What is endometriosis, exactly? The disorder known as endometriosis causes tissue that looks like uterine lining to develop outside of the uterus. It may worsen pelvic pain and make getting pregnant more challenging. The onset of endometriosis can occur during the first menstruation and continue past menopause. Endometriosis causes tissue that resembles the uterine lining to proliferate outside of the uterus. In the pelvic region and (sometimes) other sections of the body, this results in swelling and the production of scar tissue. Nobody knows what causes endometriosis. There is no known technique to avoid endometriosis. Although there is no cure, the symptoms can be treated with drugs or, in some cases, surgery. The continuous inflammatory response it causes may cause the pelvis and other regions of the body to form scar tissue (adhesions, fibrosis). There are many distinct forms of lesions: • The pelvic peritoneum is a typical site for superficial endometriosis. • Cystic ovarian endometriosis, also known as endometrioma, was found in the ovaries. • Rarely, deep endometriosis has been identified in the bladder, colon, and recto-vaginal septum in addition to the pelvis. A gathering to discuss the most recent studies and trends with unique perspectives and speakers from around the world. The 14th International Healthcare, Hospital Management, Nursing, and Patient Safety Conference, which is CME/CPD recognised, will be held July 25–27, 2024, in Dubai, United Arab Emirates. Sign up to speak there to showcase your expertise to an international audience. Contact us on WhatsApp: https://wa.me/442033222718 Submit here: https://nursing-healthcare.universeconferences.com/submit-abstract/ Register here: https://nursing-healthcare.universeconferences.com/registration/ Email us at nursing@universeconferences.net Visit our website: https://nursing-healthcare.universeconferences.com/ Older women with endometriosis Endometriosis is a gynaecological condition that affects millions of people worldwide and causes excessive monthly bleeding, infertility, and ongoing pelvic pain. Elderly women can develop endometriosis, which is usually diagnosed in women of reproductive age. Endometriosis is a painful condition in which tissue that resembles the lining of the uterus grows in other pelvic organs, such as the ovaries, fallopian tubes, and other pelvic structures. The tissue responds to the hormonal changes of the menstrual cycle in a manner similar to the tissue inside the uterus, causing inflammation, pain, and the formation of scar tissue. As women get older and near menopause, their oestrogen levels fall, which may result in a reduction of endometriosis symptoms. However, some women may continue to experience endometriosis long beyond menopause. Studies suggest that up to 5% of women over 60 may have endometriosis. One reason why endometriosis can still affect older women is the potential that the tissue has already spread to other body parts, such as the intestines or bladder. In addition, Hormone Replacement Treatment (HRT) may cause endometriosis flare-ups in women who have already received a diagnosis. Even though the endometriosis symptoms experienced by older women may be less severe than those experienced by younger women, they can nonetheless be unpleasant and negatively impact quality of life. Some of these symptoms include painful genitalia, bloating, constipation, and pelvic pain. Since the symptoms could be mistaken for those of other conditions that are common in this age group, like irritable bowel syndrome or bladder infections, it can be challenging to identify endometriosis in older women. A pelvic examination, ultrasound, and MRI may be used to confirm a diagnosis. It could be necessary to take a tissue sample. Endometriosis in older women may be treated surgically, hormonally, or with painkillers. The type of HRT may need to be altered or discontinued depending on how severe the symptoms are. Surgery is a more invasive option that may not be suitable for many people, but it may be required to remove the tissue and any formed scar tissue. The fact is that endometriosis can affect women of any age, even those who are older. Although the symptoms may not be as severe, they can nonetheless have a negative impact on one's quality of life and require medical care. If you or a loved one show signs of endometriosis, talk to a medical expert to decide the best course of action. Treatment There are a number of endometriosis care techniques that may be employed, depending on the severity of the symptoms and whether pregnancy is desired. The sickness has no known treatment. Different medications can be used to treat endometriosis and associated symptoms. NSAIDs (non-steroidal anti-inflammatory drugs) and analgesics (painkillers), such as ibuprofen and naproxen, are often used to relieve pain. Hormone-based drugs like GnRH analogues and contraceptive (birth control) techniques can both lessen pain. These strategies include • Prescription drugs • IUDs with hormones • Cervical rings • The implants • Patches you can inject. These methods might not be suitable for those wanting to get pregnant. Some endometriosis patients who are having problems getting pregnant use fertility medications and procedures. Endometriosis-related lesions, adhesions, and scar tissues can occasionally be surgically removed. By using a tiny camera to observe inside the body during laparoscopic surgery, incisions can be kept to a minimum. Discuss your treatment choices with a medical expert. A treatment's effectiveness, side effects, long-term safety, cost, and accessibility are all patient-specific. Early diagnosis can benefit from more knowledge. Early intervention can stop or slow the progression of the disease and reduce its long-term implications. In addition to communicating with their doctor, patients may find further information and emotional support in neighbourhood patient support groups. Some treatments have drawbacks, and endometriosis-related symptoms might sometimes recur after treatment is over. The patient's effectiveness, undesirable side effects, long-term safety, costs, and accessibility all have an impact on the treatment option. The majority of current hormone therapies disrupt ovulation, thus they are not advised for endometriosis patients who want to get pregnant. Surgery is routinely performed to alleviate symptoms of pain and increase pregnancy rates, depending on the severity of the disease. In addition, lesions may recur even after effective eradication due to abnormalities in the pelvic floor muscles. For central sensitization, secondary abnormalities of the pelvis, particularly the pelvic floor, and these diseases, some people may benefit from physiotherapy and complementary therapies. Among the treatments for infertility brought on by endometriosis include laparoscopic surgical removal of the condition, ovarian stimulation with intrauterine insemination (IUI), and in vitro fertilisation (IVF), though success rates vary. Priorities and challenges Because the general public and the majority of front-line healthcare workers frequently are not aware that painful and life-altering pelvic pain is not usual, symptoms are frequently normalised and stigmatised, which causes a significant delay in diagnosis. Patients who potentially benefit from medical symptomatic therapy are rarely provided therapies because primary healthcare providers lack expertise about endometriosis. Non-steroidal analgesics (painkillers), oral contraceptives, and progestin-based contraceptives are frequently not administered to patients in a timely way due to diagnostic delays. Due to the limited capacity of health systems in many countries, access to specialised surgery for those who need it is inadequate. Furthermore, there aren't enough multidisciplinary teams with the range of skills and resources necessary for the early detection and effective treatment of endometriosis, especially in low- and middle-income countries. Although screening and basic management of endometriosis should be handled by primary healthcare practitioners, there is a lack of screening and trustworthy prediction tools for patients and communities. Additionally, there are several knowledge gaps, necessitating the development of non-invasive diagnostic techniques as well as pregnancy-related medical therapies. Become a sponsor or exhibitor at the 14th International Healthcare, Hospital Management, Nursing, and Patient Safety Conference, which will be held in Dubai, United Arab Emirates, and virtually on July 25–27, 2024. It offers a chance to network with peers from academia, the healthcare industry, and other stakeholders. Sponsor/Exhibitor info. https://nursing-healthcare.universeconferences.com/exhibit-with-us/ Nursing conferences 2024 | Nursing conferences in Dubai | Dubai Nursing Conference | Healthcare Conference in UAE | UCE Nursing Conference | Emirates Nursing Conference | Nursing Event | Nursing Symposium | Healthcare Conferences 2024 | Patient Safety Conferences in Dubai | Nursing Conferences | Nursing Meetings | Registered Nursing Congress | Healthcare Workshop | Patient Safety Symposiums | Patient Education Seminars | Healthcare Research | Healthcare Exhibitions | Healthcare Exhibitions | Registered Nurse Meetings | Registered Nurse Congress | Registered Nurse Workshop | Registered Nurse Symposiums | Registered Nurse Seminars | Registered Nurse Expo | Registered Nurse Exhibitions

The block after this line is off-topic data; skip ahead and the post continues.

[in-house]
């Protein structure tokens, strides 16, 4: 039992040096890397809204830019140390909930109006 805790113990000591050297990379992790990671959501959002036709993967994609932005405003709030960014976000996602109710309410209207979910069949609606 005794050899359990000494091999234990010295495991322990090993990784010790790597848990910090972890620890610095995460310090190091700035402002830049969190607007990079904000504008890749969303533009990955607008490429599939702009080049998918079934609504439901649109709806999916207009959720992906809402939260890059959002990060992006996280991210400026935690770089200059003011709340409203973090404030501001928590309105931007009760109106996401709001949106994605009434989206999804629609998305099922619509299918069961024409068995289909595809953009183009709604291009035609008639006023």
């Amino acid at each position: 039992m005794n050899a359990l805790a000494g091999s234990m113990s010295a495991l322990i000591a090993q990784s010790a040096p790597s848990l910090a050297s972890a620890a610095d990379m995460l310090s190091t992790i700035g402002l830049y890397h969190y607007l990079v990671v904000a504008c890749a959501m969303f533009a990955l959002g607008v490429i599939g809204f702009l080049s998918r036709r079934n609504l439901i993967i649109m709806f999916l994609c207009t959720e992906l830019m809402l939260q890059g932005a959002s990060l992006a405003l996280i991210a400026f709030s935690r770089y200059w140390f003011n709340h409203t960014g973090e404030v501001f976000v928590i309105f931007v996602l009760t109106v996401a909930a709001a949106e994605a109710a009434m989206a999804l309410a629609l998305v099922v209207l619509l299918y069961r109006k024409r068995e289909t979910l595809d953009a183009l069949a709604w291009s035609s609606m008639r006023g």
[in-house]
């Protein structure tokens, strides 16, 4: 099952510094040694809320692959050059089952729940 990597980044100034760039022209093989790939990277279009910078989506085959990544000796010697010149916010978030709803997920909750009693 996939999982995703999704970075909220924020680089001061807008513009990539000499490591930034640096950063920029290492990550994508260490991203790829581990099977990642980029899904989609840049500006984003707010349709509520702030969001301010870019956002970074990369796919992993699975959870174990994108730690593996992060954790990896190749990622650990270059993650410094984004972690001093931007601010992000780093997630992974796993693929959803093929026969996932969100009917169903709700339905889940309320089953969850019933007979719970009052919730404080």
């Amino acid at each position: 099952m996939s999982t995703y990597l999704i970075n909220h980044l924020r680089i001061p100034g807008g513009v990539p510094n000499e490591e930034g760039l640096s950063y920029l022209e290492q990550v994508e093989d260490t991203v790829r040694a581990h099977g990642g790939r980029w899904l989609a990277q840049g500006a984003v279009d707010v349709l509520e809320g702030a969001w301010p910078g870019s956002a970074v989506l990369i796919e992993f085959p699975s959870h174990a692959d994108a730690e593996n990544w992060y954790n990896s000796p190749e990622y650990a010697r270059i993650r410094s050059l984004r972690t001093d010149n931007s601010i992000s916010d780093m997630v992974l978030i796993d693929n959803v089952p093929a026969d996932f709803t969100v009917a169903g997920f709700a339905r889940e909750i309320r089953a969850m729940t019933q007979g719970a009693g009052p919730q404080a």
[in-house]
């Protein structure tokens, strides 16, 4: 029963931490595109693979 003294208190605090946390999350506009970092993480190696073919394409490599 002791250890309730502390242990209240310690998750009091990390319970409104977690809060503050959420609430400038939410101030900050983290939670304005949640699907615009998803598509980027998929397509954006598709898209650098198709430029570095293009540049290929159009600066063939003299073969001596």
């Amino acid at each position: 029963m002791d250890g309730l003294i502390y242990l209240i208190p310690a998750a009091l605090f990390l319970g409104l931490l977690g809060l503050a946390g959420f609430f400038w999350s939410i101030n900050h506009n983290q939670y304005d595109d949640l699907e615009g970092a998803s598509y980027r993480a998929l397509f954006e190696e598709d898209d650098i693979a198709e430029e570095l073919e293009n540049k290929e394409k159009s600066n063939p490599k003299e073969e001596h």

Please Sign in (or Register) to view further.